Welcome to Woodburn Mann Executive Search monthly calendar download. Woodburn Mann Executive Search makes the calendar months available to anyone who would like to have them as backgrounds on their computer screens. Each new month will be made available on the first of that month on this site. The photo title and story is at the bottom of this page.

To download this image and use it as a background on your desktop follow the instructions below:


1: right click on the image above and save target as
2: select the file folder where you want the image saved
3: download

4: click on START (windows desktop bottom left)
5: choose "control panel" and then click "display"
6: select "desktop" from the top menu tabs
7: click browse, go to the file where you saved the photo that you downloaded
8: double click it and it will appear in the box on the desktop panel.
9: highlight it by clicking on it , select "stretch" in the box under the "browse" button and then choose apply, click OK

Stingray Swim by

This Blotched Fantail Stingray sometimes known as a Bull Ray was found flying effortlessly over the deep reef looking for a sandy patch to settle down on and dissapear beneath the seabed. These Rays rest by day and are more active hunting at night but in this case it was quite curious about the divers wanting its photo. The motion of swimming by moving its round disk makes it seem like a magic carpet waving in the wind and while it seems tame and effortless this is the type of Ray responsible for Steve Irwin’s death by using the sharp barb at the base of its tail.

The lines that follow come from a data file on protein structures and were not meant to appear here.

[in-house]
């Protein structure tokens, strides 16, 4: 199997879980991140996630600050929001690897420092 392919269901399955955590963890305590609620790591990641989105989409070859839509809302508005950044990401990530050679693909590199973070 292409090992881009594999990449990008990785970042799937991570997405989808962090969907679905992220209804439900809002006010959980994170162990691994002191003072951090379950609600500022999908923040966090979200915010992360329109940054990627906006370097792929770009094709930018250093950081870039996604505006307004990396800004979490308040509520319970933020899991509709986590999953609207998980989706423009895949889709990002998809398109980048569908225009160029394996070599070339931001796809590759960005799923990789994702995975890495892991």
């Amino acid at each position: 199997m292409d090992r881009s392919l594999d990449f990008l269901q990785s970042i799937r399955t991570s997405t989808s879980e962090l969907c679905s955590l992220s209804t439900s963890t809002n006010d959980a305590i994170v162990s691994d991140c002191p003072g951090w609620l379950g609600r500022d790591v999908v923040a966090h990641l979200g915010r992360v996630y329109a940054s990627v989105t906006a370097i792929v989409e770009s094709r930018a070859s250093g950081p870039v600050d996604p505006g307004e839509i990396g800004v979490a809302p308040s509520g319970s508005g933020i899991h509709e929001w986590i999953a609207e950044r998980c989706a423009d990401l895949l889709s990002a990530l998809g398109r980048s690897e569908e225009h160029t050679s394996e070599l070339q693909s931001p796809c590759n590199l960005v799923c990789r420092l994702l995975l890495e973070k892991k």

Blotched fantail ray - Taeniura Meyenie

The common name for the Blotched Fantail Ray comes from its coloration and tail flap. The upper surface is a pattern of black, grey and white spots and blotches which ends abruptly at the edges of the circular-shaped body. The pattern continues along the tail to the one or two spines where the colour changes to black or dark grey. The very edges of the body disc are white like the belly. This Ray lives throughout the coastal waters of the tropics. It is common on coral reefs where it feeds on bottom-dwelling animals. While the Stingray is approachable and at times curious, it should be treated with respect; at least one human fatality has been attributed to this ray.

Nikon D300, AF Sigma 10-20mm D lens, 10mm, 1/20th sec @ f5, ISO 200
Sea & Sea Housing and Two Sea & Sea YS250
strobes on ¼ power.
Taken on scuba at 41m at Deep Pinnacle, southern Mozambique

Photograph by Andrew Woodburn